Experiences of veterans with spinal cord injury related to annual urine screening and antibiotic use for urinary tract infections

PM R. 2021 Dec;13(12):1369-1375. doi: 10.1002/pmrj.12568. Epub 2021 Jul 22.


Introduction: Antimicrobial-resistant bacterial infections are an increasing public health threat and people with spinal cord injury (SCI) are disproportionally at higher risk. National guidelines concerning urine testing after SCI are conflicting. Unnecessary urine testing in the SCI population (with high asymptomatic bacteriuria prevalence) leads to unnecessary antimicrobial use, propagating resistant infections, especially urinary tract infections (UTIs).

Objectives: (a) Describe UTI antimicrobial adherence in patients with SCI. (b) Explore SCI patient knowledge and attitudes toward current urine testing and treatment practices.

Design: Mixed methods.

Setting: Veterans Health Administration (VHA) patients with SCI.

Participants: Veterans identified as having SCI seen at a VHA facility nationwide.

Interventions: N/A.

Main outcome measures: Self-reported medication adherence, patient beliefs and behaviors toward UTIs and antimicrobial use.

Results: A total of 105 Morisky Medication Adherence Scale-8 (MMAS-8) surveys were completed out of 369 distributed surveys (28% response rate). Overall, patients reported high medication adherence (mean score of 7.2/8, with 8 being a perfect adherence score). Ten qualitative interviews were completed. Themes identified include generally high adherence to prescribed antimicrobial courses and high levels of patient satisfaction with current outpatient VHA SCI bladder care. The quantitative findings converge with these themes observed in the qualitative interviews; patients were satisfied with current urine testing and treatment practices.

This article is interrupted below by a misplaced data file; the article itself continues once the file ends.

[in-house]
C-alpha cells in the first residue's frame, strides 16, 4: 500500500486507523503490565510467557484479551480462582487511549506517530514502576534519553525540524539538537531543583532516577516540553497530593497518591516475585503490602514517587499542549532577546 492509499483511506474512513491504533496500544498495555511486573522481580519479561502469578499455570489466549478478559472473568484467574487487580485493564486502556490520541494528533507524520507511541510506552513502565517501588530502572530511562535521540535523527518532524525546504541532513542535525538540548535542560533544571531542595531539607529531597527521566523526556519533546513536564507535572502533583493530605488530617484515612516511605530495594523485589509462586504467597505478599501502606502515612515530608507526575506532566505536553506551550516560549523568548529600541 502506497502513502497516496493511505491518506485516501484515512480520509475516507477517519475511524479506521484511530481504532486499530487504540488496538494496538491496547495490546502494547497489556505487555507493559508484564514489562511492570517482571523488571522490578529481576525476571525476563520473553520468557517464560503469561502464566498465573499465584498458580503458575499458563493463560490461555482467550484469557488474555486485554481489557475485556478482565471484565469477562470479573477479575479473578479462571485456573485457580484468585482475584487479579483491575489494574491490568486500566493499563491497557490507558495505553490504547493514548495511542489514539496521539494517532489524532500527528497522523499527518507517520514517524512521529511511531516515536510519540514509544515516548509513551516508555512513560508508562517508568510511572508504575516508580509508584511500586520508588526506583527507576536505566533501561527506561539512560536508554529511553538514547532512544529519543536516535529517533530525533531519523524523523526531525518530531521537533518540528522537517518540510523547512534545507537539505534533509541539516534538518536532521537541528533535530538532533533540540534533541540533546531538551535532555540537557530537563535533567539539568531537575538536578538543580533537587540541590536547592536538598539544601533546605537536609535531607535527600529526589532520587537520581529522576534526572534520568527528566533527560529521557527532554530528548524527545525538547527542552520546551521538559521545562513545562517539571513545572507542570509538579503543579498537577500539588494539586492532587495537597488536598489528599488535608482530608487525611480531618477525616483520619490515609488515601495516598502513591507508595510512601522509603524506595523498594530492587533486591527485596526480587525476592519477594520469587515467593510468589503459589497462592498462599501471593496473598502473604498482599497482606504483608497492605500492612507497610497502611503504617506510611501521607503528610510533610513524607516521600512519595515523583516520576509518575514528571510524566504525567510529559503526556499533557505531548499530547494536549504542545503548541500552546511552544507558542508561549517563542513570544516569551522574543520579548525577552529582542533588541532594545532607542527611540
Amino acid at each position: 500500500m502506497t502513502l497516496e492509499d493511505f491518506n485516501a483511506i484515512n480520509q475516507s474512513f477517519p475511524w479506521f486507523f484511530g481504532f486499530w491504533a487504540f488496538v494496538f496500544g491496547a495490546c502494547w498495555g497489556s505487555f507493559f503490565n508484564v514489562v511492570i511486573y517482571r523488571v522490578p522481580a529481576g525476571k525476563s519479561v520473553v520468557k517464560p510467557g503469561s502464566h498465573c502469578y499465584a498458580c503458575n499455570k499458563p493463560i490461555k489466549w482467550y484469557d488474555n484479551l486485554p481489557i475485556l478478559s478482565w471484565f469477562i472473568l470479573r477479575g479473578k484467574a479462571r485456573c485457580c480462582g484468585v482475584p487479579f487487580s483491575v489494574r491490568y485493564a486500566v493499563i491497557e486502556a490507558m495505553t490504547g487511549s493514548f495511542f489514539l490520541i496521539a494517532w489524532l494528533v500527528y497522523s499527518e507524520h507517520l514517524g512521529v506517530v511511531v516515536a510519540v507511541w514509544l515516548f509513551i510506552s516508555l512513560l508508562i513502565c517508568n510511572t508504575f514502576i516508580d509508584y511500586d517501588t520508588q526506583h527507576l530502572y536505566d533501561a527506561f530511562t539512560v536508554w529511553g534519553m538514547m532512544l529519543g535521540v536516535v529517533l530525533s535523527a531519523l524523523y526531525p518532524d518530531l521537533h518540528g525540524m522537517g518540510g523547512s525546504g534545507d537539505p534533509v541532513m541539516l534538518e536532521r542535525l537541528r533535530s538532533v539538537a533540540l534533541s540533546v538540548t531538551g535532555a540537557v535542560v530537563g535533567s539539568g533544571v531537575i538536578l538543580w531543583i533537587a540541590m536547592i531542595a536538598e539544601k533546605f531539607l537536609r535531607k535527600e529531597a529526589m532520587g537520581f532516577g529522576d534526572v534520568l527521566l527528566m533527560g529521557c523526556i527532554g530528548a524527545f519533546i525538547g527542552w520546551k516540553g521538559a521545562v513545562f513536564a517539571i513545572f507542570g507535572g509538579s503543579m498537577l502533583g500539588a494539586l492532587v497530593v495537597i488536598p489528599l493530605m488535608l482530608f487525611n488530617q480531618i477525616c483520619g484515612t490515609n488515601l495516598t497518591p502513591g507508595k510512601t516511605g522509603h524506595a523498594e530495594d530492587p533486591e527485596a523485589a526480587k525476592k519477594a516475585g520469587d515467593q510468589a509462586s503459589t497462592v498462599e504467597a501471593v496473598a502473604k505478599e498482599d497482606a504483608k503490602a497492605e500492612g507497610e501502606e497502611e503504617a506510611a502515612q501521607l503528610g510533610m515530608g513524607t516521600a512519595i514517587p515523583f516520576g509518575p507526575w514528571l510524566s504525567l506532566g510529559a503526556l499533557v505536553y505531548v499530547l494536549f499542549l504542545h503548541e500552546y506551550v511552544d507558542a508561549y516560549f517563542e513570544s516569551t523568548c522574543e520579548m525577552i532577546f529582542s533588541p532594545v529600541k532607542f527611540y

Conclusions: Veterans with SCI are generally satisfied with their current UTI management and self-report taking antimicrobials for UTIs as prescribed. Veterans with SCI typically report high trust in their SCI providers and value their advice on bladder care management. Therefore, it is imperative for clinicians to provide evidence-based education to patients, as well as ensure that each prescribed course of antibiotics for UTI is clinically necessary. Information from this study will guide an intervention promoting appropriate urine testing and antimicrobial prescription practices by SCI providers.

Publication types

  • Research Support, N.I.H., Extramural
  • Research Support, U.S. Gov't, Non-P.H.S.

MeSH terms

  • Anti-Bacterial Agents / therapeutic use
  • Bacteriuria* / diagnosis
  • Humans
  • Spinal Cord Injuries* / complications
  • Spinal Cord Injuries* / drug therapy
  • Urinary Tract Infections* / diagnosis
  • Urinary Tract Infections* / drug therapy
  • Urinary Tract Infections* / epidemiology
  • Veterans*


  • Anti-Bacterial Agents